Origin: Proto-Indo-European

Meaning: “boy”

Usage: Swedish, Norwegian, Danish, Dutch, German, Estonian

Variants:

  • Svein (Norwegian)
  • Svend (Danish)
  • Sveinn (Ancient Scandinavian, Icelandic)
  • Soini (Finnish)

Female forms:

  • Svenja (German)

Karolina

Karolina is the Scandinavian and Slavic form of Caroline, the French form of Carolus which is the Latin form of Charles,the English form of Old High German Karl meaning “man, husband” via Proto-Germanic *karlaz (free man), of uncertain etymology but likely deriving from a PIE origin. It was originally used to refer to men who were not thralls or servants but who still lived at the bottom of society, thus connoting the idea of a “free man”, those who were not tied down to a lord or to the land, able to go wherever they wanted.

Origin: Proto-Germanic

Meaning: “free man”

Usage: Polish, Swedish, Norwegian, Danish, Hungarian, Slovene, Croatian, Macedonian, Lithuanian, German

Variants:

  • Karolína (Czech, Slovak)
  • Karolīna (Latvian)
  • Carolina (Spanish, Portuguese, Italian, Swedish, English)

Charlotte

Charlotte is the French feminine form of Charlot, which is the French male diminutive of Charles which comes from Germanic Karl meaning “man” via Proto-Germanic *karilaz (free man), of uncertain etymology but likely deriving from a PIE origin. It was originally used to refer to men who were not thralls or or servants but who still lived at the bottom of society, connoting the idea of a “free man”, someone not tied down to a lord or to the land, able to go wherever they wanted.

Origin: Proto-Germanic

Meaning: “free man”

Usage: French, English, German, Swedish, Norwegian, Danish, Dutch

Nicknames: Charlie/Charlee, Lottie

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Variants:

  • Charlotta (Swedish)
  • Charlene (English)
  • Charline (English)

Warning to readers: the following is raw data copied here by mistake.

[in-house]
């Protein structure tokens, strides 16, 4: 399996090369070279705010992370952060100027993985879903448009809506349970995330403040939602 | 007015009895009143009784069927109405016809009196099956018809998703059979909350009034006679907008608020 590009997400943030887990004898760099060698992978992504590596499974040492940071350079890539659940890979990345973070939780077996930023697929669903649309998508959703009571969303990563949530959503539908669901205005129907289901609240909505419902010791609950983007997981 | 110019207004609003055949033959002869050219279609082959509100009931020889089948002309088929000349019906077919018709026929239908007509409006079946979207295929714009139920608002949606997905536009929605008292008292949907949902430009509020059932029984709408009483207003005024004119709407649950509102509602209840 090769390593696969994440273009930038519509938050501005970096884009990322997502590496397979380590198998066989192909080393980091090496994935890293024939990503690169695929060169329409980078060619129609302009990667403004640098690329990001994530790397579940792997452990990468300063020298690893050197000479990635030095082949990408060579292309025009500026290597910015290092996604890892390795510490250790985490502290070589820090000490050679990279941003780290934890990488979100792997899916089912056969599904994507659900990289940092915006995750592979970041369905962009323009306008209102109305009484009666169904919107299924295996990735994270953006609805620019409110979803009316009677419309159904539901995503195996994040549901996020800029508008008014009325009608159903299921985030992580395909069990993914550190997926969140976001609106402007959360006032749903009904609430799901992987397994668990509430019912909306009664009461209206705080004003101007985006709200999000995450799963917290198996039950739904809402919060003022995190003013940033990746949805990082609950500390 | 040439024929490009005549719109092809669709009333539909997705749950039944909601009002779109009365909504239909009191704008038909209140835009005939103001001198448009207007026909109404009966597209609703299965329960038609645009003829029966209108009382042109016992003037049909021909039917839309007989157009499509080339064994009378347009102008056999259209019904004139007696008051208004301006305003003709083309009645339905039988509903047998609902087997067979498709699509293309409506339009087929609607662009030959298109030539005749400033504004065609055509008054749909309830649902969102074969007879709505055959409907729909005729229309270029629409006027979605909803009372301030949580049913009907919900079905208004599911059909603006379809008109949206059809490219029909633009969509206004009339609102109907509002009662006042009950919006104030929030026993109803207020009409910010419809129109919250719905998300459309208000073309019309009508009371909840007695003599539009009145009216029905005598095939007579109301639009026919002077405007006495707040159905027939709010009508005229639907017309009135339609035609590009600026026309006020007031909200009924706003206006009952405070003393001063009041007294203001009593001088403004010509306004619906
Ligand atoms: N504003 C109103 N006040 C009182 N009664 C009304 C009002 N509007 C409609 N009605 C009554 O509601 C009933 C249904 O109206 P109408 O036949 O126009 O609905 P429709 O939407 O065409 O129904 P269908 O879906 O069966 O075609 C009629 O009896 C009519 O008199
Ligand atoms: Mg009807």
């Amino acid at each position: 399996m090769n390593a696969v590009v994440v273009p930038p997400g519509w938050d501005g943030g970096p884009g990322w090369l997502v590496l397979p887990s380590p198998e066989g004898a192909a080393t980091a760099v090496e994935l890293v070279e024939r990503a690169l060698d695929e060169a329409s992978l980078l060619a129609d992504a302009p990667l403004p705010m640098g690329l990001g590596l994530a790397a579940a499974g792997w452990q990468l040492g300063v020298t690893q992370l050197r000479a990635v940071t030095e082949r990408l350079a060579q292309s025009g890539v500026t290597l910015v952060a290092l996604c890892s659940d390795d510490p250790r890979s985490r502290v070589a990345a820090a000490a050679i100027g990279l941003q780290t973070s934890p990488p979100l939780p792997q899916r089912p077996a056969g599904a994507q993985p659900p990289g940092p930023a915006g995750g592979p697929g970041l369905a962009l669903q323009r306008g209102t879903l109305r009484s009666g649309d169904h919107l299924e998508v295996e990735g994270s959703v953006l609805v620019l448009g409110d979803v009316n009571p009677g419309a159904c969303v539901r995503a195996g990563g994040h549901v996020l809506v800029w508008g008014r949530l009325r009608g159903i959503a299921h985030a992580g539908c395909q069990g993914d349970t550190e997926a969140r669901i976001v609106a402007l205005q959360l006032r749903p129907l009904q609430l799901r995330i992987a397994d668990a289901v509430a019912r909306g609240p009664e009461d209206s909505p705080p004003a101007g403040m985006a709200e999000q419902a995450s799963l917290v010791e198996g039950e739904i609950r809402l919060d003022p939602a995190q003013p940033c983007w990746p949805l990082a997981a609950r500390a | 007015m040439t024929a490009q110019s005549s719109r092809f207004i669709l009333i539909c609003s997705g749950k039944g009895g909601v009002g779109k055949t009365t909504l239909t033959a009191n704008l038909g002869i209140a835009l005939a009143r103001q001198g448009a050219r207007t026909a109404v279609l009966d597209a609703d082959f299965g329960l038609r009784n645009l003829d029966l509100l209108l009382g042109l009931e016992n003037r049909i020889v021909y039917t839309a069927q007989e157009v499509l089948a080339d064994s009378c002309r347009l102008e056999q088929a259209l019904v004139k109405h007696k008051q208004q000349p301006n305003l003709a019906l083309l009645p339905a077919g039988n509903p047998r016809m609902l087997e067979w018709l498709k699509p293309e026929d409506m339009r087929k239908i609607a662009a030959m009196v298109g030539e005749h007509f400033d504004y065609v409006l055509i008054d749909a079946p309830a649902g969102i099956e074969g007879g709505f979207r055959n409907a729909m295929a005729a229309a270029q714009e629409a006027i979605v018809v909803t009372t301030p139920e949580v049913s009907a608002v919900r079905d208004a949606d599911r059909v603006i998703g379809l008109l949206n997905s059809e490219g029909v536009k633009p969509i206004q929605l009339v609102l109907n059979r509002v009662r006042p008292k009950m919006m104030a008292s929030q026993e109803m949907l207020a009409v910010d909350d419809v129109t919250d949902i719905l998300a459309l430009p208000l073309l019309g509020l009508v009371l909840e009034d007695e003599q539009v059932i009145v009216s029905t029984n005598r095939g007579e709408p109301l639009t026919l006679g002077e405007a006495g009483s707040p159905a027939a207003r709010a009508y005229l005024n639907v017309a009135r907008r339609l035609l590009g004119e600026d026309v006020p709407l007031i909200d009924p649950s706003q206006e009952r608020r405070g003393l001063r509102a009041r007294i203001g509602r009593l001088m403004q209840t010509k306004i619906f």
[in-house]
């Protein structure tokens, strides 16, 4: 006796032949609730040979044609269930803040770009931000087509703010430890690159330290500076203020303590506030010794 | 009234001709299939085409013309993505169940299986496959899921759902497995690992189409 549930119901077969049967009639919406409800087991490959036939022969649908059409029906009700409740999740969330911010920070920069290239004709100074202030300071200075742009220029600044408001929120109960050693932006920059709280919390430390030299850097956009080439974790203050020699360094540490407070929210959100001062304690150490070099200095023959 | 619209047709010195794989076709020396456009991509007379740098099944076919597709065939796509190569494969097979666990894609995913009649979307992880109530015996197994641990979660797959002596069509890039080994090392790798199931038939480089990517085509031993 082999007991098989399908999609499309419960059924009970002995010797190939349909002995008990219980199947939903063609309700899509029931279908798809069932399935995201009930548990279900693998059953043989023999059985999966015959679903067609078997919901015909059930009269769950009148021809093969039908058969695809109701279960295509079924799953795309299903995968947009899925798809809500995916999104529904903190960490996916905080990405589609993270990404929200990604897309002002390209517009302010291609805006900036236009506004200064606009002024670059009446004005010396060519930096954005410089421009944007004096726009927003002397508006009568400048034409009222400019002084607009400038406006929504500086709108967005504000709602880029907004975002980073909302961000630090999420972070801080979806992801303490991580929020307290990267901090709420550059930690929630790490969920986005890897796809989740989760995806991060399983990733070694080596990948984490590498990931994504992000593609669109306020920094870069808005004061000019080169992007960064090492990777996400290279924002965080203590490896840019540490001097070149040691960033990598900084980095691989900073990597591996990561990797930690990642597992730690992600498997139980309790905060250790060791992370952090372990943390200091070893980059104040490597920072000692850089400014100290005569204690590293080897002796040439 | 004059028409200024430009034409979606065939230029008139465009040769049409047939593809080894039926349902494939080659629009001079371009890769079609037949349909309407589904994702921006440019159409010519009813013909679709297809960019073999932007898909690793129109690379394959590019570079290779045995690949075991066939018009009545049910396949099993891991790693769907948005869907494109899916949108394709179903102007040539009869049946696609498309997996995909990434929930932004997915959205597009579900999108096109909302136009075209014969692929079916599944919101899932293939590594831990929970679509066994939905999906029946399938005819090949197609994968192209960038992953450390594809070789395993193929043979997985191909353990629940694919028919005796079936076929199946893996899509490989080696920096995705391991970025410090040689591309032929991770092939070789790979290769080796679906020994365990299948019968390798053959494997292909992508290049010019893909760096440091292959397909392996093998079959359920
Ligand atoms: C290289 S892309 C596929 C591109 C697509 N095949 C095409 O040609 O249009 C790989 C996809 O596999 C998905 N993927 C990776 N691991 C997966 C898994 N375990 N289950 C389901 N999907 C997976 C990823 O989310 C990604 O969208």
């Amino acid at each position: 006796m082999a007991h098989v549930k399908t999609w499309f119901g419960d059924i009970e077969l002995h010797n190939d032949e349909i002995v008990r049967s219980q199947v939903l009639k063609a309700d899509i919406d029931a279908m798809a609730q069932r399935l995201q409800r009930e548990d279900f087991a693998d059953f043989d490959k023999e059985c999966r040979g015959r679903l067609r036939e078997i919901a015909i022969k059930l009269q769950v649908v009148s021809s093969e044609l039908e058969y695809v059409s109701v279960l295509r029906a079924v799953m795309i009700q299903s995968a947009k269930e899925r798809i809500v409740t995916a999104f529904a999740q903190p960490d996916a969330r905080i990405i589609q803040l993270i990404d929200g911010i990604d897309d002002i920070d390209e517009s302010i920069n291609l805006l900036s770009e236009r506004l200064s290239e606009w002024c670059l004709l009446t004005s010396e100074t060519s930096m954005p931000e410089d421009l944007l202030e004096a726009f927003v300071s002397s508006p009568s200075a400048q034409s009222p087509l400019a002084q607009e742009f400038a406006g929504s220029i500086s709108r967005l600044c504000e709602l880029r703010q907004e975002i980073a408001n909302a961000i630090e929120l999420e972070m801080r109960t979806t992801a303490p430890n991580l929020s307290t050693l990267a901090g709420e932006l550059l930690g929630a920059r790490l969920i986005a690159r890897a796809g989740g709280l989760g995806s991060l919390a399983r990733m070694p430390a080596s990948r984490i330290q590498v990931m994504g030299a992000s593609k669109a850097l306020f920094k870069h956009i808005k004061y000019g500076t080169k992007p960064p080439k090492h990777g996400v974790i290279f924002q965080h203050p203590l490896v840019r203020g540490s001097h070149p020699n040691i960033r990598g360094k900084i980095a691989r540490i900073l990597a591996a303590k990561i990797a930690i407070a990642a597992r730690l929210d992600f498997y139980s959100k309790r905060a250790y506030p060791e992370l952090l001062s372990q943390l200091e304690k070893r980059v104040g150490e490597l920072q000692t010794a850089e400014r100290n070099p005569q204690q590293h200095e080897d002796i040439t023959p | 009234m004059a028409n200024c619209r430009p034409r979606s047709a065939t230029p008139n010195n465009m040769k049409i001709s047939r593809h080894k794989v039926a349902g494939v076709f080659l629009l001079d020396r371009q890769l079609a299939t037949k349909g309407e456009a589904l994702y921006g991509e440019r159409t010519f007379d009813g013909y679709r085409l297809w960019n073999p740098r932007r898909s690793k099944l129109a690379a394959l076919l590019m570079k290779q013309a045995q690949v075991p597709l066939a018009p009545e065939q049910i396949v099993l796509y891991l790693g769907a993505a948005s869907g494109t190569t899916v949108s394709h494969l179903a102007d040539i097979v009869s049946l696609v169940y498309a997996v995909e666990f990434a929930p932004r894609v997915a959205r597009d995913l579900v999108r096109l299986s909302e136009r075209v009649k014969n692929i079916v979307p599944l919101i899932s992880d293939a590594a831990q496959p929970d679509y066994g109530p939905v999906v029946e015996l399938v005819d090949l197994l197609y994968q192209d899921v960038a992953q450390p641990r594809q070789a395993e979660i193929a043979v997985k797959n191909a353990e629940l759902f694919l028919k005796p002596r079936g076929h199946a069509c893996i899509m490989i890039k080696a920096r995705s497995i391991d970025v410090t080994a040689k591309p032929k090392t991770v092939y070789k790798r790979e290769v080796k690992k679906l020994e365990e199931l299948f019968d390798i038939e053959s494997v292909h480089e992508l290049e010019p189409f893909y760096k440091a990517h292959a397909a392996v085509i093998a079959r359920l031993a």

• Charlena (English)
  • Carlotta (Italian)
  • Carlota (Spanish, Portuguese)
  • Carla (Italian, Portuguese, Spanish, Catalan, English, German, Dutch)
  • Karla (German, Swedish, Norwegian, Danish, Croatian)
  • Carline (English, French, Dutch, German)
  • Caroline (English, French, German, Swedish Norwegian, Danish, Dutch)
  • Carolina (Italian, Spanish, Portuguese, English Swedish)

Male forms:

  • Charlot (French)
  • Carolus (Latin)
  • Karolos (Greek)
  • Charles (English, French)
  • Karl (German, Swedish, Norwegian, Danish, English, Finnish, Ancient Germanic)
  • Carl (German, Swedish, Norwegian, Danish, English)
  • Carles (Catalan)
  • Karlo (Croatian)
  • Carlo (Italian)
  • Karel (Dutch, Czech, Slovene)
  • Karol (Polish, Slovak, Slovene)
  • Kaarle (Finnish)
  • Kaarlo (Finnish)
  • Kale (Hawaiian)
  • Károly (Hungarian)
  • Séarlas (Irish)
  • Sjarel (Limburgish)
  • Karolis (Lithuanian)
  • Carlos (Spanish, Portuguese)
  • Carol (Romanian)
  • Siarl (Welsh)

Victor

Victor comes from a Late Latin name via Latin victor meaning “conqueror; victor” as a noun and “victorious, triumphant, conquering” as an adjective, from Latin vincere (to win) which ultimately derives from a PIE root word.

The English word victor refers to the winner of a fight which derives from the Latin word. 

Victor is also a French and English surname originating from the given name.

Origin: Proto-Indo-European

Meaning: “conqueror; victor”

Usage: English, French, Portuguese, Romanian, Dutch, Swedish, Danish, Norwegian, Late Roman

Nicknames: Vic

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Variants:

  • Viktor (Swedish, Norwegian, Danish, Icelandic, German, Hungarian, Czech, Slovak, Bulgarian, Russian, Ukrainian, Croatian, Serbian, Slovene, Macedonian)
  • Vitya (Russian diminutive of Viktor)
  • Vicktor (English, Swedish)
  • Victorius (Late Roman)
  • Bittor (Basque)
  • Viktar (Belarusian)
  • Víctor (Catalan, Spanish)
  • Vítor (Galician, Portuguese)
  • Vihtori (Finnish)
  • Vittorio (Italian form of Victorius)
  • Vittore (Italian)
  • Viktors (Latvian)
  • Viktoras (Lithuanian)
  • Wiktor (Polish)
  • Gwythyr (Welsh)

Female forms:

  • Victoria (English, Spanish, Romanian, German, Swedish, Norwegian, Danish, Late Roman)
  • Viktoria (German, Swedish, Norwegian, Danish, Estonian, Greek, Russian, Ukrainian, Bulgarian, Belarusian)
  • Viktoriya (Belarusian, Bulgarian, Russian, Ukrainian)
  • Viktoriia (Russian, Ukrainian)
  • Viktoryia (Belarusian)
  • Victòria (Catalan)
  • Vitória (Portuguese)
  • Viktorija (Lithuanian, Latvian, Macedonian, Slovene, Croatian, Serbian)
  • Wiktorija (Polish)
  • Victoire (French)
  • Viktorie (Czech)
  • Wikolia (Hawaiian)
  • Viktória (Hungarian, Slovak)
  • Vittoria (Italian)
  • Latoya (African-American)